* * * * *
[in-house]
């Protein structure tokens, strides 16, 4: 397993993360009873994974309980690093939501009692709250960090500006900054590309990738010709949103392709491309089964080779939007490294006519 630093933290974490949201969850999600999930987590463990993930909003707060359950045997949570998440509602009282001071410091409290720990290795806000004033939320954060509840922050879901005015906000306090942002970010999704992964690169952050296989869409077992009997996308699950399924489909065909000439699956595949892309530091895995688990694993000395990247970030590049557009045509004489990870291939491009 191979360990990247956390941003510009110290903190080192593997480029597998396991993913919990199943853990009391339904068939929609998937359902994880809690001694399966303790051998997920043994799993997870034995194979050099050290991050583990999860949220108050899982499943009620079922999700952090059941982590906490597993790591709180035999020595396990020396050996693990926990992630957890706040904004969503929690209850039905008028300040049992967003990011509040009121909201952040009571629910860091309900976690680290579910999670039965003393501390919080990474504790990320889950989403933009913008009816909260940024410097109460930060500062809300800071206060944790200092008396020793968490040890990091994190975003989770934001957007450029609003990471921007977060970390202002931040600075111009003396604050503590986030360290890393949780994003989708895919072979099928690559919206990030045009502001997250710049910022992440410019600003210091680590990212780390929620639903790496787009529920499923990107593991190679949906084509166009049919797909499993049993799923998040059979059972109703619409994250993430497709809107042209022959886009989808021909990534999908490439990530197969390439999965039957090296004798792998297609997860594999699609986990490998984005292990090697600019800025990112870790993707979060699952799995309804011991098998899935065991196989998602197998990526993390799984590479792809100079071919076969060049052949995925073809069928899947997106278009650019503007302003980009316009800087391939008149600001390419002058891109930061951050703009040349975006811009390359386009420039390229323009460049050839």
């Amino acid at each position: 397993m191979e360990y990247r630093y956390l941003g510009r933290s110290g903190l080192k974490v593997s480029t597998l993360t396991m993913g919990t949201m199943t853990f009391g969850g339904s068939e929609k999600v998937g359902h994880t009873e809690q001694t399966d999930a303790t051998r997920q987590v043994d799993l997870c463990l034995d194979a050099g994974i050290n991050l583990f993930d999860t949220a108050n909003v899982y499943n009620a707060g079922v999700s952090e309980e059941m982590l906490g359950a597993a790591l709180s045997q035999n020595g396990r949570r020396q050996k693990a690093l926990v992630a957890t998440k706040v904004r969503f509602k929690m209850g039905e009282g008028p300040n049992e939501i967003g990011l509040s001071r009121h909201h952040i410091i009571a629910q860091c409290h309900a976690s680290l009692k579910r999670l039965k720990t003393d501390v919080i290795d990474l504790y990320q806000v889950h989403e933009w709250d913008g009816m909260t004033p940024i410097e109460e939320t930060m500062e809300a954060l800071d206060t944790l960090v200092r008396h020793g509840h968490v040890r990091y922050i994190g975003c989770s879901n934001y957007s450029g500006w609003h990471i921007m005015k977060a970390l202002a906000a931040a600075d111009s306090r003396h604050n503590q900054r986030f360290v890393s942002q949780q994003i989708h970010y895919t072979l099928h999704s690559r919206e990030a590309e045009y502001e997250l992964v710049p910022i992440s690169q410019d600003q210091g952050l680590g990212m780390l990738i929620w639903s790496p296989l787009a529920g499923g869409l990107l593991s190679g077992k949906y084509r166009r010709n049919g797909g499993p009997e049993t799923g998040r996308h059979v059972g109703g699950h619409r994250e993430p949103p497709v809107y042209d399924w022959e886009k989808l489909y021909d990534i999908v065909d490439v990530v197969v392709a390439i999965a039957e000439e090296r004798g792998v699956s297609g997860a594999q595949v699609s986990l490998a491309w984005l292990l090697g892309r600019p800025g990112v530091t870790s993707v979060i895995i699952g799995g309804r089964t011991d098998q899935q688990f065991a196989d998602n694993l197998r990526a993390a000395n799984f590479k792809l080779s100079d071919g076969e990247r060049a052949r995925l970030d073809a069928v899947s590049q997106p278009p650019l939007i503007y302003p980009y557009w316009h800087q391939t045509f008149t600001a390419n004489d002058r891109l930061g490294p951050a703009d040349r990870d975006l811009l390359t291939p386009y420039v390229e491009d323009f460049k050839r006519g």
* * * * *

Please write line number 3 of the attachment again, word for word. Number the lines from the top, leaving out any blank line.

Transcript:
């Amino acid at each position: 397993m191979e360990y990247r630093y956390l941003g510009r933290s110290g903190l080192k974490v593997s480029t597998l993360t396991m993913g919990t949201m199943t853990f009391g969850g339904s068939e929609k999600v998937g359902h994880t009873e809690q001694t399966d999930a303790t051998r997920q987590v043994d799993l997870c463990l034995d194979a050099g994974i050290n991050l583990f993930d999860t949220a108050n909003v899982y499943n009620a707060g079922v999700s952090e309980e059941m982590l906490g359950a597993a790591l709180s045997q035999n020595g396990r949570r020396q050996k693990a690093l926990v992630a957890t998440k706040v904004r969503f509602k929690m209850g039905e009282g008028p300040n049992e939501i967003g990011l509040s001071r009121h909201h952040i410091i009571a629910q860091c409290h309900a976690s680290l009692k579910r999670l039965k720990t003393d501390v919080i290795d990474l504790y990320q806000v889950h989403e933009w709250d913008g009816m909260t004033p940024i410097e109460e939320t930060m500062e809300a954060l800071d206060t944790l960090v200092r008396h020793g509840h968490v040890r990091y922050i994190g975003c989770s879901n934001y957007s450029g500006w609003h990471i921007m005015k977060a970390l202002a906000a931040a600075d111009s306090r003396h604050n503590q900054r986030f360290v890393s942002q949780q994003i989708h970010y895919t072979l099928h999704s690559r919206e990030a590309e045009y502001e997250l992964v710049p910022i992440s690169q410019d600003q210091g952050l680590g990212m780390l990738i929620w639903s790496p296989l787009a529920g499923g869409l990107l593991s190679g077992k949906y084509r166009r010709n049919g797909g499993p009997e049993t799923g998040r996308h059979v059972g109703g699950h619409r994250e993430p949103p497709v809107y042209d399924w022959e886009k989808l489909y021909d990534i999908v065909d490439v990530v197969v392709a390439i999965a039957e000439e090296r004798g792998v699956s297609g997860a594999q595949v699609s986990l490998a491309w984005l292990l090697g892309r600019p800025g990112v530091t870790s993707v979060i895995i699952g799995g309804r089964t011991d098998q899935q688990f065991a196989d998602n694993l197998r990526a993390a000395n799984f590479k792809l080779s100079d071919g076969e990247r060049a052949r995925l970030d073809a069928v899947s590049q997106p278009p650019l939007i503007y302003p980009y557009w316009h800087q391939t045509f008149t600001a390419n004489d002058r891109l930061g490294p951050a703009d040349r990870d975006l811009l390359t291939p386009y420039v390229e491009d323009f460049k050839r006519g």